How I Developed The "Pushing Technique"

In the early eighties I found myself describing certain behaviors as “electric,” as for example when a dog is defensive, fearful or hyper, bristling, tense, taut and touchy, while other behaviors I intuitively would call “magnetic,” as for example when a dog is rolling on the ground, body contacting with others, supple to the touch, or resting contentedly by hearthside. I quickly realized that electric behaviors were equivalent to a building electrostatic charge, like a thunderhead looming over a hot open plain. Sooner or later sparks were going to fly. “Problem behaviors” are electric because the dog is attempting to get this emotional charge out of its system and is in essence “blaming” the object of its attraction for its internal dilemma.

In contrast, calm behaviors were always cooperative in nature and appropriate to the context the dog was in. The run of this gamut was especially vivid in the police dogs I trained. The better they bit the sleeve, the harder they fought the criminal, the gentler they were with children, the more they loved contact with strangers and were easy to kennel in down time. Therefore if I could learn how to change a dog’s emotional state from electric to magnetic, which should be possible because in nature electromagnetism is but one phenomenon, then I could turn a “problem” behavior into an appropriate or “drive” behavior.

For this reason I realized that the fundamental problem for a dog was to “make contact” with whatever it was attracted to, because once it is emotionally grounded into this object of attraction, its emotional juices as a virtual electrical energy could flow. And in basic physics when electrical energy flows this then induces a magnetic field, and this virtual emotional magnetic field was now something the dog could socially navigate. In other words, animal magnetism didn’t stop evolving with the ability of geese to fly north or south, or salmon returning to their natal waters, it continued to evolve into social behavior. Perhaps this is why every mammal, even if it has no migratory cycle in its evolution, nonetheless has a tiny crystal of magnetite in its inner ear canal.

So when a dog feels grounded it becomes magnetically and therefore emotionally, aligned with the object of its attraction because it can feel which way points north. So I developed the jumping-up-to-make-contact technique so that a dog felt connected to its handler.

Meanwhile Operant Conditioning was hitting the marketplace and I found myself strongly resisting what it had to say since I couldn’t abide by the notion of nature as a random scattering of variables that an animal randomly makes sense of through a schedule of reinforcements. Knowing that nature and emotion were mirror templates to each other, I dug in my heels and didn’t want to use food, or perhaps only sparingly because I did make the exception with dogs that were fearful or too sensitive to want to make contact with me.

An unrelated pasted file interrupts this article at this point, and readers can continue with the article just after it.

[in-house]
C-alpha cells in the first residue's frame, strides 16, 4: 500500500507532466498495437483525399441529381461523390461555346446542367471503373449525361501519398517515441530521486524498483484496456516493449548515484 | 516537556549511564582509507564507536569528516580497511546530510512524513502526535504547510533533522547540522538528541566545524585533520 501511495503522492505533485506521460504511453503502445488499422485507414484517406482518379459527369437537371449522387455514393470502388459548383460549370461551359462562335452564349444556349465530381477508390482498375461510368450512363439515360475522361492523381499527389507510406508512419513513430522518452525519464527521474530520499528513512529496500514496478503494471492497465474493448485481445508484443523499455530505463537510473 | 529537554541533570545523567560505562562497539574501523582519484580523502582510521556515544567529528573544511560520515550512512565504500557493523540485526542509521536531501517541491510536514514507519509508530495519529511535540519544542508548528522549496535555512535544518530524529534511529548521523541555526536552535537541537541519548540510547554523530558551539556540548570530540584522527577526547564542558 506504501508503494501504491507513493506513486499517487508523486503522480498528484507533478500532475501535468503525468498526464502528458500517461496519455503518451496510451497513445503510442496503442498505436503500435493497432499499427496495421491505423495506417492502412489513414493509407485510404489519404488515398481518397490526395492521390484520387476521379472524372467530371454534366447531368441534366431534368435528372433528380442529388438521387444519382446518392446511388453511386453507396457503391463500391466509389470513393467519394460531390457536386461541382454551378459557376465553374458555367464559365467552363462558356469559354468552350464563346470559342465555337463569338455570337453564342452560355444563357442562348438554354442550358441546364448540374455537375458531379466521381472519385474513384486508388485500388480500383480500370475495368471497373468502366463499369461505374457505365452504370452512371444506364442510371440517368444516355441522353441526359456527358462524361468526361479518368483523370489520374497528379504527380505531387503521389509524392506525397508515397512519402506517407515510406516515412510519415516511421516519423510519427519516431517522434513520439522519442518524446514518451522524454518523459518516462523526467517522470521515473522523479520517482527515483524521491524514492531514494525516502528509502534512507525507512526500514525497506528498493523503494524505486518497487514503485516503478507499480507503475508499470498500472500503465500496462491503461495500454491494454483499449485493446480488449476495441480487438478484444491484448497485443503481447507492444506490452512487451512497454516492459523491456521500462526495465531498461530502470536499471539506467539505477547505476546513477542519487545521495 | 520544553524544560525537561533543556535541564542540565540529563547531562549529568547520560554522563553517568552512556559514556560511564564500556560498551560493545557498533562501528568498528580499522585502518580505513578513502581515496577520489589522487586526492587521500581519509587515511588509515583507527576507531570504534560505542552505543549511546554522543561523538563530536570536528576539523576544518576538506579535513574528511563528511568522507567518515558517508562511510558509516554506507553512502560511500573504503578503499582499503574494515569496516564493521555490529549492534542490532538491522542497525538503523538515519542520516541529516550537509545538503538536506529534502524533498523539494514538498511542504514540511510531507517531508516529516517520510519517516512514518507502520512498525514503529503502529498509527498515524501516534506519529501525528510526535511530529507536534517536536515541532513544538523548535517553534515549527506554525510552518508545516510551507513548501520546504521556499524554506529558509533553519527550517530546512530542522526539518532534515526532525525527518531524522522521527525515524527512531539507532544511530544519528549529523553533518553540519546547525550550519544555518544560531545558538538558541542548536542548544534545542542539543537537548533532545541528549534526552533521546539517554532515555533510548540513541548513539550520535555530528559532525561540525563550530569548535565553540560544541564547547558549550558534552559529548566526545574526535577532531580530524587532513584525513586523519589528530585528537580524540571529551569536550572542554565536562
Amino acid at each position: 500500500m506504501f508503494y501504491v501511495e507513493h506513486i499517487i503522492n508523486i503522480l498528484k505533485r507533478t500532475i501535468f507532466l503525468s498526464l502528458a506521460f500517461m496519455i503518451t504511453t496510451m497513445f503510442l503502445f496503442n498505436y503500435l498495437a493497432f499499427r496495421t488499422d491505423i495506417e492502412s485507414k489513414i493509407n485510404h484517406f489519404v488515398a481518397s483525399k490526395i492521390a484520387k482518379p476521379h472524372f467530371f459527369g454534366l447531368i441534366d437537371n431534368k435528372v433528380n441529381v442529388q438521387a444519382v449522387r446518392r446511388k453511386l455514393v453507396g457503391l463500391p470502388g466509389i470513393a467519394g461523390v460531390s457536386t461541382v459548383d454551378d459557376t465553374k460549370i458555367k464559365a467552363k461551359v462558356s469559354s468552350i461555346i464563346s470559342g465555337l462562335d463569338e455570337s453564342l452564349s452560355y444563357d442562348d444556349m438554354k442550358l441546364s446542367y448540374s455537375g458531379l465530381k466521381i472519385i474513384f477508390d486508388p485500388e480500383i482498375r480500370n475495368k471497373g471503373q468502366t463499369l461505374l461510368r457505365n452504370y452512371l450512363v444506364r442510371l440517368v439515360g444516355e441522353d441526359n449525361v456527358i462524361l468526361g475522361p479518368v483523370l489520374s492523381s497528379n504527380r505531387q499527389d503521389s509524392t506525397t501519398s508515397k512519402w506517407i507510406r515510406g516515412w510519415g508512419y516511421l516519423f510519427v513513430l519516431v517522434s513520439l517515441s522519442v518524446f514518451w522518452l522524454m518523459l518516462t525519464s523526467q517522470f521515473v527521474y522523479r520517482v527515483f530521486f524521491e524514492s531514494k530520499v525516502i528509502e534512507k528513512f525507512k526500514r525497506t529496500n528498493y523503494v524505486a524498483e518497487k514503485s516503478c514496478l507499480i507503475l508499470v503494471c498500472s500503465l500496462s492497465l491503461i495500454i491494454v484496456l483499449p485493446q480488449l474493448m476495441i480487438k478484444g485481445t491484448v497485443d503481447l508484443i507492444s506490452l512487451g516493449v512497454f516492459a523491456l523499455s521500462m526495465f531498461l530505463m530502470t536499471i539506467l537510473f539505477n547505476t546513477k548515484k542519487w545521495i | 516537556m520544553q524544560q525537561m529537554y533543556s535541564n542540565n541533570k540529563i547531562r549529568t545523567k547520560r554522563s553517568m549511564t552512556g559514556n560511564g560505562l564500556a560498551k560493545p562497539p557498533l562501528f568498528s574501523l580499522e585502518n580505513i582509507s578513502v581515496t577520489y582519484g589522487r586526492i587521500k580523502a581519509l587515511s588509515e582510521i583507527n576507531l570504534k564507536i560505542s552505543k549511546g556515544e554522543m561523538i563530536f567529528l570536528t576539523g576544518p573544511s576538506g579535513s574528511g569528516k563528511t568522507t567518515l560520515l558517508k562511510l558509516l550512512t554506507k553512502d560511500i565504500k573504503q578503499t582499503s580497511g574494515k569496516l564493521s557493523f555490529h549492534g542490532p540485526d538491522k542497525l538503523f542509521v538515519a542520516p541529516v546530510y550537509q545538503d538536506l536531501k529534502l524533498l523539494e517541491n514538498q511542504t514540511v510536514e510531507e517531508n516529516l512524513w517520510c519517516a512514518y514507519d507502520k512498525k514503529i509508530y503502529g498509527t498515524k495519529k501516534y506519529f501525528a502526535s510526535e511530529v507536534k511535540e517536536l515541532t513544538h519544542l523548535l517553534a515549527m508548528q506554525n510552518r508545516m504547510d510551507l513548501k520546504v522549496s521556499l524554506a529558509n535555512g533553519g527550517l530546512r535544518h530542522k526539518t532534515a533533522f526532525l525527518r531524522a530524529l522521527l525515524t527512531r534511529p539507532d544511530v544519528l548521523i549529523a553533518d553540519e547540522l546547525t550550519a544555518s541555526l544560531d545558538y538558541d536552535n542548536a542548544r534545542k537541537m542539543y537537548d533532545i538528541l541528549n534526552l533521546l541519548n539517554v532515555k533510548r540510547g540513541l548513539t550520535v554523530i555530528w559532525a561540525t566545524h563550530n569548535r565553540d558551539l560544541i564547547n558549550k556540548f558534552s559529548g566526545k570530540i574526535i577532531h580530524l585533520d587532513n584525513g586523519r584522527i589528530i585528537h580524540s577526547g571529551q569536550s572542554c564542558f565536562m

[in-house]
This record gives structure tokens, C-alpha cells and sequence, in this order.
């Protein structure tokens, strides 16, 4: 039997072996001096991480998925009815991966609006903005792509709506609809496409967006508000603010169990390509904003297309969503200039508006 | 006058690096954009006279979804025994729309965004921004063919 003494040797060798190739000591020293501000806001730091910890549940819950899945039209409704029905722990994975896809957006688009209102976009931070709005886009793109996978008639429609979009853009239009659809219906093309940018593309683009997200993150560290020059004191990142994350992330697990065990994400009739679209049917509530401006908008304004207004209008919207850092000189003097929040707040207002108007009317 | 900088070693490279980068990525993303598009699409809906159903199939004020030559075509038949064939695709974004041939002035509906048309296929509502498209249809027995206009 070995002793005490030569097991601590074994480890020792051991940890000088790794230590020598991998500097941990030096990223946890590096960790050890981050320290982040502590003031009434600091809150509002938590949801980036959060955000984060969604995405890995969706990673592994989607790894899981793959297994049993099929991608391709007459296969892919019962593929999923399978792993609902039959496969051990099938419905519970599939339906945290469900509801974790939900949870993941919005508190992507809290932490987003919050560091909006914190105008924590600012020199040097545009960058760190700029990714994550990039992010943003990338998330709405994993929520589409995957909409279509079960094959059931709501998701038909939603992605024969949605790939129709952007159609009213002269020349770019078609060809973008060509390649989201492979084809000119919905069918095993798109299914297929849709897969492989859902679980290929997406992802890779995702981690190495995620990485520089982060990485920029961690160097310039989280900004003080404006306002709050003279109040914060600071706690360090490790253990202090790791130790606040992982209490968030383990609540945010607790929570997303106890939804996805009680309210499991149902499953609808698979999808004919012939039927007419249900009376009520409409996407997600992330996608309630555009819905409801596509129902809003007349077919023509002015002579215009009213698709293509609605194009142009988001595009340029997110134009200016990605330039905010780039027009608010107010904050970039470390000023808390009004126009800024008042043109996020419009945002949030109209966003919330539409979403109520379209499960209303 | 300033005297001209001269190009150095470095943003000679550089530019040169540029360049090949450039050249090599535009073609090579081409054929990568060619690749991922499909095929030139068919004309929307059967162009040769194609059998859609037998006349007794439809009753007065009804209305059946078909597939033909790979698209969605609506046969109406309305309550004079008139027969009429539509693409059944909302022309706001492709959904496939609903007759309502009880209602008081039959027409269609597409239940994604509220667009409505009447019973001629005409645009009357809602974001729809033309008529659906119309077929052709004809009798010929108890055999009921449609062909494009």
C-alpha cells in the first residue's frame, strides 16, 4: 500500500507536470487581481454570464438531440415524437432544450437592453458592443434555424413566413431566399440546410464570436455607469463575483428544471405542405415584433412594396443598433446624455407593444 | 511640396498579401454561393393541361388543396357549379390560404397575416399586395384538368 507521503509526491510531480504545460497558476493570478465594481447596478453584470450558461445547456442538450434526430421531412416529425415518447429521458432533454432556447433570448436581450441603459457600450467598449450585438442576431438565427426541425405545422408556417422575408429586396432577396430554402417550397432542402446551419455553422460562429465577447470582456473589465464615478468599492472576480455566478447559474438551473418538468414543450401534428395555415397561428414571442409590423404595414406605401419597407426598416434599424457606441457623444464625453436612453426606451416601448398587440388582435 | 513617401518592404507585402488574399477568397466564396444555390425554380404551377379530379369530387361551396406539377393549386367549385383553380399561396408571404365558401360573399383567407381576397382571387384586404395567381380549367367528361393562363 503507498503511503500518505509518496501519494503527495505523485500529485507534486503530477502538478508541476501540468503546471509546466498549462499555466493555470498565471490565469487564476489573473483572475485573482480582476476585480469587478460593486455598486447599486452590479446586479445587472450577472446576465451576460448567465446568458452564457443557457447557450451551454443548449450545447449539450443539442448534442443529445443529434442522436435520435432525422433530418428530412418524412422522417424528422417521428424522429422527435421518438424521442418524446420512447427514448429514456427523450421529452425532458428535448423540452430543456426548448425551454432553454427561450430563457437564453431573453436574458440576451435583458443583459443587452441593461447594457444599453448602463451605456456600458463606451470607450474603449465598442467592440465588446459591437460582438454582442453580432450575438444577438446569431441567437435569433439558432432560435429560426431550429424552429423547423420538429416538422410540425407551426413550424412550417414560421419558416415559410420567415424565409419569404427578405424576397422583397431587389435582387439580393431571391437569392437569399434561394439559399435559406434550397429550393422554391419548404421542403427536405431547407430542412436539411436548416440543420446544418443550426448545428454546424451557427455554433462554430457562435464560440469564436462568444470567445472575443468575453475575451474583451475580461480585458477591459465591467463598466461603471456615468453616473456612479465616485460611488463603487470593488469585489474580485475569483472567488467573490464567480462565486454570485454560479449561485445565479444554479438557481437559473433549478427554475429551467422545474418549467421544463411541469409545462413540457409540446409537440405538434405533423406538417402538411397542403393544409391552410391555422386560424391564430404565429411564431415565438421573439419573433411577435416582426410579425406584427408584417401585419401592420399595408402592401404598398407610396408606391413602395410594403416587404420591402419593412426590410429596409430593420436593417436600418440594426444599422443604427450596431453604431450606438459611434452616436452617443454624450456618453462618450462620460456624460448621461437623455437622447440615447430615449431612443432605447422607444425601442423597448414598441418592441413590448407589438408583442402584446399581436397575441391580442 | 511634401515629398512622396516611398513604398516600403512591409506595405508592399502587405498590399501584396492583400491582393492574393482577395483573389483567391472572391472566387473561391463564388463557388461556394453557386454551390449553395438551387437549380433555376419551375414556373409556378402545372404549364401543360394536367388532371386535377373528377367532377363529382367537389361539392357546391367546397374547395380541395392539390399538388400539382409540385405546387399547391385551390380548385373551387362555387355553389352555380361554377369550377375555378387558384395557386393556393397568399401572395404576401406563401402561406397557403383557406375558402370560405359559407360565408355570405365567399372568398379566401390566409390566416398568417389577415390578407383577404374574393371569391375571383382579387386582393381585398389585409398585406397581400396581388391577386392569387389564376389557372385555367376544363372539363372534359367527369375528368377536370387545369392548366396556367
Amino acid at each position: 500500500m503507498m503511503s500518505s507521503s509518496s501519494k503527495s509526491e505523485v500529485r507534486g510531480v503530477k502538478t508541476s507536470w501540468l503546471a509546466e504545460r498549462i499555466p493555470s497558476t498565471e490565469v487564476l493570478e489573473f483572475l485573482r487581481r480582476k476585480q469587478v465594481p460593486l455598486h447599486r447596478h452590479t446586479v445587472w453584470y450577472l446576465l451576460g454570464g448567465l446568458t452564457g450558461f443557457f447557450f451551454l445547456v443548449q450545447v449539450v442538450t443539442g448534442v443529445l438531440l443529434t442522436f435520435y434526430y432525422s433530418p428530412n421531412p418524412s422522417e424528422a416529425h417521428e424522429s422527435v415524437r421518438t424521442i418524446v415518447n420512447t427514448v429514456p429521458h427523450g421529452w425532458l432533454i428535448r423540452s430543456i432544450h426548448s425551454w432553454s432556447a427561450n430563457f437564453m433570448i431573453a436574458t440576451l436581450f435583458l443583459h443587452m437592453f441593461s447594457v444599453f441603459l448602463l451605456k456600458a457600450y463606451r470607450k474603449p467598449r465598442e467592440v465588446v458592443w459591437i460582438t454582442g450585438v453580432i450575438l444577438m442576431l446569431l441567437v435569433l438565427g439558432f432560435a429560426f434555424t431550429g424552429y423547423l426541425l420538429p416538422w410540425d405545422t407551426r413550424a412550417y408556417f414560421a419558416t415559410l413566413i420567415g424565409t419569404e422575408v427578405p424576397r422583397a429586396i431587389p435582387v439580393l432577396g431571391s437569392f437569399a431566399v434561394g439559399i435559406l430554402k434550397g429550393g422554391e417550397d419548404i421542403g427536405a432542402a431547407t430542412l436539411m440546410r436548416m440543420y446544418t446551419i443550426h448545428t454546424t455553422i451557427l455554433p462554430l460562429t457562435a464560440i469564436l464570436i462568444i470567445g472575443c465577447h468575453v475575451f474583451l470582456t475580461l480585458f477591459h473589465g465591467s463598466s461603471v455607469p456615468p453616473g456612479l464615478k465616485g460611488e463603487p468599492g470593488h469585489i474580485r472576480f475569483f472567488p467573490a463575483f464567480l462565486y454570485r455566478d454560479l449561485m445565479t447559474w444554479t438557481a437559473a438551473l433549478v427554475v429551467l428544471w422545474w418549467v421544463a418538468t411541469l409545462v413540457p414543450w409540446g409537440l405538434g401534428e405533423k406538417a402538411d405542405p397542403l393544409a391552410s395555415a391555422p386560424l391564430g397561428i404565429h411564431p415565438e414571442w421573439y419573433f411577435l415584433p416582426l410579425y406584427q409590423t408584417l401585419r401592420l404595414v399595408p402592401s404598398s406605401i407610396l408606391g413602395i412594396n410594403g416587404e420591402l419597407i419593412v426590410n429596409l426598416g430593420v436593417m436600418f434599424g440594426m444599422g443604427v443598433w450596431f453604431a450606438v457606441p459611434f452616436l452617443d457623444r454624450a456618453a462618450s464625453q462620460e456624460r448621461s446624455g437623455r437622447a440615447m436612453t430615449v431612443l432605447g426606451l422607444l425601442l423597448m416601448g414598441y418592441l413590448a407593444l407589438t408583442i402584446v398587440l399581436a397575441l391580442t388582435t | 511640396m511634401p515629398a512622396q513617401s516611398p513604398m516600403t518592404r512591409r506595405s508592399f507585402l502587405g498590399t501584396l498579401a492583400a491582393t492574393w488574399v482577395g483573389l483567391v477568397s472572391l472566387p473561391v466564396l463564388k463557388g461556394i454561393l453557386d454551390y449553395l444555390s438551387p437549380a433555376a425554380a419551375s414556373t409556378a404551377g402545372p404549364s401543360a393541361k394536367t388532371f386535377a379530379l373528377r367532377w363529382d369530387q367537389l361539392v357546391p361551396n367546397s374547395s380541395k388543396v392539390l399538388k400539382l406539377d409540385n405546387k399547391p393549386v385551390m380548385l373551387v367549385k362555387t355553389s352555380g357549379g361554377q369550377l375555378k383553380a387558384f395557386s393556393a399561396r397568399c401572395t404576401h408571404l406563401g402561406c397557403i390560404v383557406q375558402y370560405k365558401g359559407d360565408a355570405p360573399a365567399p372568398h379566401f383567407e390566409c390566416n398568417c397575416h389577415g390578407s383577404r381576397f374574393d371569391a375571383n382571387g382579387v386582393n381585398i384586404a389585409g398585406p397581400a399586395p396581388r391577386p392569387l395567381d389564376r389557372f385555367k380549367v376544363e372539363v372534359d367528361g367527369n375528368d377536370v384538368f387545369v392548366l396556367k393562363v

My guiding principle was that the prey instinct was the conduit for all emotion and it existed in service to the one drive, the Drive-To-Make-Contact. The prey instinct is the main pipe by which emotion moves (this is true of humans as well) and this movement is a matter of emotion as a virtual problem in electrical conductivity. A predator acquires an intense electrostatic charge, and then the prey absorbs it. However, this can simultaneously induce a virtual magnetic field so that if the prey resists being made prey on; then the predatory impulse in the predator evolves into a whole body state of sensuality, in other words, animal magnetism. Energized in this way, a dog is simultaneously informed as to how to make social contact with the object of its attraction. I wrote “Natural Dog Training” featuring the Drive-To-Make-Contact in service to the prey instinct as its overarching principle.

I have learned nothing in the meantime that contradicts that premise, however one day in the mid-nineties my understanding of animal electromagnetism made a significant improvement. I had trained a particular dog by inducing physical contact and he learned to heel, down, stay and recall and looked pretty good doing so. He became “light on the leash,” stopped jumping up on people and would settle himself when nothing was going on. Then while he was in a down/stay on the training field, I secured a particularly active dog to a post so that this dog was twenty feet or so off the path my dog in training would have to take to get to me when I called it on command.

When I called the dog, he instantly leapt into a full dead-out run, but even though he wasn’t even looking at the other dog, he couldn’t resist arcing towards him. While he was still looking and coming straight at me, there was this growing bow in the trajectory of his path. It was just as if he was a satellite almost being captured by the gravitational pull of a planet, or more precisely, a steel projectile being influenced by a powerful magnetic field it was trying to pass through. The dog never actually made contact with the distracting dog since his “emotional velocity” to get to me remained intense, but his drive was clearly bent.